These Galatians were warriors, respected by Greeks and Romans (illustration, below). They were often hired as mercenary soldiers, sometimes fighting on both sides in the great battles of the times. For years the chieftains and their war bands ravaged the western half of Asia Minor as allies of one or other of the warring princes without any serious check—until they sided with the renegade Seleucid prince Antiochus Hierax, who reigned in Asia Minor. Hierax tried to defeat Attalus, the ruler of Pergamon (241–197 BC), but instead the Hellenized cities united under Attalus' banner and his armies inflicted several severe defeats upon Hierax and the Galatians in c. 232, forcing them to settle permanently and to confine themselves to the region to which they had already given their name. The theme of the Dying Gaul (a famous statue displayed in Pergamon) remained a favourite in Hellenistic art for a generation.

Their right to the district was formally recognized.

The king of Attalid Pergamon employed their services in the increasingly devastating wars of Asia Minor; another band deserted from their Egyptian overlord Ptolemy IV after a solar eclipse had broken their spirits.[citation needed]

In 189 BC, Rome sent Gnaeus Manlius Vulso on an expedition against the Galatians, the Galatian War, defeating them. Galatia was henceforth dominated by Rome through regional rulers from 189 BC onward. Galatia declined, at times falling under Pontic ascendancy. They were finally freed by the Mithridatic Wars, during which they supported Rome.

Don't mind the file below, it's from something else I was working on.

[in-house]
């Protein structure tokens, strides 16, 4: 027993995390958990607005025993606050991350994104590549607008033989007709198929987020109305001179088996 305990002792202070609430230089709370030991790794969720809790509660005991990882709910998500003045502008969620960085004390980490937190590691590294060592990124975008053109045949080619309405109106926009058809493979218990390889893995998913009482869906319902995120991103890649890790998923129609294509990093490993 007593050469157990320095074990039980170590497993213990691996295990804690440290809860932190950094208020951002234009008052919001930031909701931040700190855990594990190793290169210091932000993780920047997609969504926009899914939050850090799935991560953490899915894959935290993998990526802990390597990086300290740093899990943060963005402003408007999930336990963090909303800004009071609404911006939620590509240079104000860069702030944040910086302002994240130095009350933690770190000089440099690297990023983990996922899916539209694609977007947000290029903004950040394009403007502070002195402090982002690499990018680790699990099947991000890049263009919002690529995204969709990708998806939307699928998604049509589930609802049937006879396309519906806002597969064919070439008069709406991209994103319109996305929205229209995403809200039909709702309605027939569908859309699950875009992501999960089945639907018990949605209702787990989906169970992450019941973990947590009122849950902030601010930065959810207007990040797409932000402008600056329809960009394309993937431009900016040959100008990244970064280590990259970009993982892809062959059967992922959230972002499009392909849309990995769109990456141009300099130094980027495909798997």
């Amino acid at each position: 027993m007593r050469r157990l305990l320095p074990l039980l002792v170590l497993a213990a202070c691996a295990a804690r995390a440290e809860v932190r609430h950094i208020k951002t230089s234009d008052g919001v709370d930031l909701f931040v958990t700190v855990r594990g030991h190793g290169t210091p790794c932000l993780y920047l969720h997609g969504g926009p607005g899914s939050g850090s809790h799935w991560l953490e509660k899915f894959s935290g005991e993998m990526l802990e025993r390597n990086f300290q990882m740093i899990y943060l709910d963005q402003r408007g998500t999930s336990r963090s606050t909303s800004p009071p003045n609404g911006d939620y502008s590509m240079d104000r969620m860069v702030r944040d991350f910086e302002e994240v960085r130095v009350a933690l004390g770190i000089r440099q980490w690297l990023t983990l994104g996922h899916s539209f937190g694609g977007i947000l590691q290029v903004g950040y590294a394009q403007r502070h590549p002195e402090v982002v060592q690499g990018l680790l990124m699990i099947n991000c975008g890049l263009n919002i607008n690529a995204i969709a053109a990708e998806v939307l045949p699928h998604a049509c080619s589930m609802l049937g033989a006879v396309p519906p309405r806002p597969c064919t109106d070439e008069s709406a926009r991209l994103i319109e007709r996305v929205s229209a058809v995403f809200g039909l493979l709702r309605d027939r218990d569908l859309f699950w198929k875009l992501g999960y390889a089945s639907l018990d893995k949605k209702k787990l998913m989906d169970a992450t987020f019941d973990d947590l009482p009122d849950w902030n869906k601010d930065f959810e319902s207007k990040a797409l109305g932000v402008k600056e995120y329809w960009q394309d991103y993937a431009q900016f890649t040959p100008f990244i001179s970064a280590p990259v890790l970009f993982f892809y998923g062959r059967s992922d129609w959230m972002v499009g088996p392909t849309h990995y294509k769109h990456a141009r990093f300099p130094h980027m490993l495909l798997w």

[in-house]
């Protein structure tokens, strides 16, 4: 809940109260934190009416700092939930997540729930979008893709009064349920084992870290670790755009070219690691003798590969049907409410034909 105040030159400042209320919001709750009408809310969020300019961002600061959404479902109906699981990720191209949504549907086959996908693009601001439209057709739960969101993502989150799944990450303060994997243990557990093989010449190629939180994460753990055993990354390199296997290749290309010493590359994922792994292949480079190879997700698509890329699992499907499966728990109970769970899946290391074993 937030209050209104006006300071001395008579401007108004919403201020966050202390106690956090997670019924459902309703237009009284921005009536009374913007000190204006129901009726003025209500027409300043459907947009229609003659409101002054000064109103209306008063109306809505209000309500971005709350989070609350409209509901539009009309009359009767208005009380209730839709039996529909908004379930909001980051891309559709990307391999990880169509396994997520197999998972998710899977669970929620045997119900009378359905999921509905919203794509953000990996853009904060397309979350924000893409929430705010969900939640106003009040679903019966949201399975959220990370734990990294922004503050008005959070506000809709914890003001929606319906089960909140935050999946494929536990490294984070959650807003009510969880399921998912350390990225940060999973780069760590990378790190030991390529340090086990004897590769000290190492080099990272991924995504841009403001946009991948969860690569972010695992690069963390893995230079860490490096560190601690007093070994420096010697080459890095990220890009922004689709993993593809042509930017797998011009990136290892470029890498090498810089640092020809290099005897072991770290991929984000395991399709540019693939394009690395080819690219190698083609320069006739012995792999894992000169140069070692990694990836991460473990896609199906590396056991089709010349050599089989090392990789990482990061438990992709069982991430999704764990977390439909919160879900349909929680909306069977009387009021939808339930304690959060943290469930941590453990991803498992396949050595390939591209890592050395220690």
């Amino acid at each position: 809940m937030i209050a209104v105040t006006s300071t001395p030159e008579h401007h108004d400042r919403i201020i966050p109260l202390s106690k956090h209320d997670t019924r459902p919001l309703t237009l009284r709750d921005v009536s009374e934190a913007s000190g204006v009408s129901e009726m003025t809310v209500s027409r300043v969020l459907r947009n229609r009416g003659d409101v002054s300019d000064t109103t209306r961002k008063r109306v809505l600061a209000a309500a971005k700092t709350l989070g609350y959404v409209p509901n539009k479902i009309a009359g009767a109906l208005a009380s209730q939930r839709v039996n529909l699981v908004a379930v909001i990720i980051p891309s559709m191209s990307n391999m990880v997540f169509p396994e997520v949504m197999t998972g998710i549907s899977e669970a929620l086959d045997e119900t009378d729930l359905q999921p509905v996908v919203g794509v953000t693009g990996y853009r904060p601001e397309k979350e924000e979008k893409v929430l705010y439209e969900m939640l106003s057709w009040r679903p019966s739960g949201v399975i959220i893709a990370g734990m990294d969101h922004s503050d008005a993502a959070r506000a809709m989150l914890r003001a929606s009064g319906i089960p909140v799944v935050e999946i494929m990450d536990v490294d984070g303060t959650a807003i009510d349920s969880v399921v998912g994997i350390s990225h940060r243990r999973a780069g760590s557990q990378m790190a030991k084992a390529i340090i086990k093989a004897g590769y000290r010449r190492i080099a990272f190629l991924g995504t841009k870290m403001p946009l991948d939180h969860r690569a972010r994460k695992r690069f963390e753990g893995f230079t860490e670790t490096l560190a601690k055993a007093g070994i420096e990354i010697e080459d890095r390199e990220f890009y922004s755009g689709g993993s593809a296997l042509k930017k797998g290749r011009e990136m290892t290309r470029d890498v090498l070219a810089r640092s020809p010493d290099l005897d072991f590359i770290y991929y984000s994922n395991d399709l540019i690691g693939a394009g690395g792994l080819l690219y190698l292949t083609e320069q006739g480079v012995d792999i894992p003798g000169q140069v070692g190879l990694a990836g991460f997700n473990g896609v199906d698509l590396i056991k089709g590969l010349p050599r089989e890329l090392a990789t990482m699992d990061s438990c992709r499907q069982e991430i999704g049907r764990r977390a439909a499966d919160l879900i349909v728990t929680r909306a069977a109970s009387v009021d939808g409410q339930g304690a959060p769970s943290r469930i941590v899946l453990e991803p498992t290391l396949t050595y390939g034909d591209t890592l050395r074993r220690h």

In the settlement of 64 BC, Galatia became a client-state of the Roman empire, the old constitution disappeared, and three chiefs (wrongly styled 'tetrarchs') were appointed, one for each tribe. But this arrangement soon gave way before the ambition of one of these tetrarchs, Deiotarus, the contemporary of Cicero and Julius Caesar, who made himself master of the other two tetrarchies and was finally recognized by the Romans as 'king' of Galatia.

TribesEdit

Each tribal territory was divided into four cantons or tetrarchies. Each of the twelve tetrarchs had under him a judge and a general. A council of the nation consisting of the tetrarchs and three hundred senators was periodically held at Drynemeton.

There were also the:

ReligionEdit

Comparatively little is known about Galatian religion, but it can be assumed that it was similar to that of most Celts. The Greek god Telesphorus has attributes not seen in other Greek gods, and it is speculated to have been imported from Galatia.[5]

See alsoEdit

NotesEdit

  1. ^ Justin, Epitome of Pompeius Trogus, 25.2 and 26.2; the related subject of copulative compounds, where both are of equal weight, is exhaustively treated in Anna Granville Hatcher, Modern English Word-Formation and Neo-Latin: A Study of the Origins of English (Baltimore: Johns Hopkins University), 1951.
  2. ^ This distinction is remarked upon in William M. Ramsay (revised by Mark W. Wilson), Historical Commentary on Galatians 1997:302; Ramsay notes the 4th century AD Paphlagonian Themistius' usage Γαλατίᾳ τῇ Ἑλληνίδι.
  3. ^ Pliny. Natural History, 5.42.
  4. ^ a b c d e f Prifysgol Cymru, University of Wales, A Detailed Map of Settlements in Galatia, Names and La Tène Material in Anatolia, the Eastern Balkans, and the Pontic Steppes.
  5. ^ Henri Lavagne, Les Dieux de la Gaule romaine, Luxembourg, 1989.

External linksEdit